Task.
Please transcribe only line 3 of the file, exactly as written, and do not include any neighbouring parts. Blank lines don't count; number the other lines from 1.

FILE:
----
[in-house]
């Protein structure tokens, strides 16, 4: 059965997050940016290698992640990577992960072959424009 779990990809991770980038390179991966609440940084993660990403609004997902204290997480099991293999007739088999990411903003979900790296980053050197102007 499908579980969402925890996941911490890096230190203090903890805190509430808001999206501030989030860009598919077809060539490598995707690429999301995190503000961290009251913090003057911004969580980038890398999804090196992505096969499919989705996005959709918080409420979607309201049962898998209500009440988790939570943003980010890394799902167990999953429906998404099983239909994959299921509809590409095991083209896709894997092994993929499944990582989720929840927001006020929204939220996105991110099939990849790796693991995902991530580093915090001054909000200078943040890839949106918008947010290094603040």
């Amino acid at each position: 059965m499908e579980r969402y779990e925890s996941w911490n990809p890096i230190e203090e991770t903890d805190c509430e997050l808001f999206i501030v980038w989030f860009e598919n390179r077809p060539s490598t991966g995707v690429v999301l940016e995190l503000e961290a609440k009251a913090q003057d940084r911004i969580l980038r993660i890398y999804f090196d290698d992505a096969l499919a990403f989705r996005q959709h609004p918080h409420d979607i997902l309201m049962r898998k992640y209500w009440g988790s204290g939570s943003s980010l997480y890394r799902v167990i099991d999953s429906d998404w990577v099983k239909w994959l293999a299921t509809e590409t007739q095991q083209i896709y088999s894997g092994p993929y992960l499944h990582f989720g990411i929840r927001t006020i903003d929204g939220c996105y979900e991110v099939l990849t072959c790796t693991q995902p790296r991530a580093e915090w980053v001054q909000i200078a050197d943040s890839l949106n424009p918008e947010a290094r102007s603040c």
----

């Amino acid at each position: 059965m499908e579980r969402y779990e925890s996941w911490n990809p890096i230190e203090e991770t903890d805190c509430e997050l808001f999206i501030v980038w989030f860009e598919n390179r077809p060539s490598t991966g995707v690429v999301l940016e995190l503000e961290a609440k009251a913090q003057d940084r911004i969580l980038r993660i890398y999804f090196d290698d992505a096969l499919a990403f989705r996005q959709h609004p918080h409420d979607i997902l309201m049962r898998k992640y209500w009440g988790s204290g939570s943003s980010l997480y890394r799902v167990i099991d999953s429906d998404w990577v099983k239909w994959l293999a299921t509809e590409t007739q095991q083209i896709y088999s894997g092994p993929y992960l499944h990582f989720g990411i929840r927001t006020i903003d929204g939220c996105y979900e991110v099939l990849t072959c790796t693991q995902p790296r991530a580093e915090w980053v001054q909000i200078a050197d943040s890839l949106n424009p918008e947010a290094r102007s603040c």